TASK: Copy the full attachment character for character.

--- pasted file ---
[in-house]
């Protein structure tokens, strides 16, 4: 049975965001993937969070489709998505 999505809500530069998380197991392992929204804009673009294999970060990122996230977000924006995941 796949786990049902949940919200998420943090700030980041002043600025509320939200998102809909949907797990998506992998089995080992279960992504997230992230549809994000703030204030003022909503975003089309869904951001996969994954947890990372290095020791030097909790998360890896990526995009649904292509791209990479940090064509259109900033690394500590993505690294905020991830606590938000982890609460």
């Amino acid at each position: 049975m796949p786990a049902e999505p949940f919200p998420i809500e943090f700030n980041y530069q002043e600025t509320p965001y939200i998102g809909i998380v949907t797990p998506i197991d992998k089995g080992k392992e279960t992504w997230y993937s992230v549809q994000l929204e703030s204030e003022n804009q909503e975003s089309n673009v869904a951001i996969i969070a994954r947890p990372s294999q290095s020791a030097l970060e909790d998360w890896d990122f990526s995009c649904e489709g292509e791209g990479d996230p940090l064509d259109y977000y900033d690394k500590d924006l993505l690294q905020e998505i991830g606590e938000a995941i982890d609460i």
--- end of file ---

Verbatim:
[in-house]
């Protein structure tokens, strides 16, 4: 049975965001993937969070489709998505 999505809500530069998380197991392992929204804009673009294999970060990122996230977000924006995941 796949786990049902949940919200998420943090700030980041002043600025509320939200998102809909949907797990998506992998089995080992279960992504997230992230549809994000703030204030003022909503975003089309869904951001996969994954947890990372290095020791030097909790998360890896990526995009649904292509791209990479940090064509259109900033690394500590993505690294905020991830606590938000982890609460």
């Amino acid at each position: 049975m796949p786990a049902e999505p949940f919200p998420i809500e943090f700030n980041y530069q002043e600025t509320p965001y939200i998102g809909i998380v949907t797990p998506i197991d992998k089995g080992k392992e279960t992504w997230y993937s992230v549809q994000l929204e703030s204030e003022n804009q909503e975003s089309n673009v869904a951001i996969i969070a994954r947890p990372s294999q290095s020791a030097l970060e909790d998360w890896d990122f990526s995009c649904e489709g292509e791209g990479d996230p940090l064509d259109y977000y900033d690394k500590d924006l993505l690294q905020e998505i991830g606590e938000a995941i982890d609460i």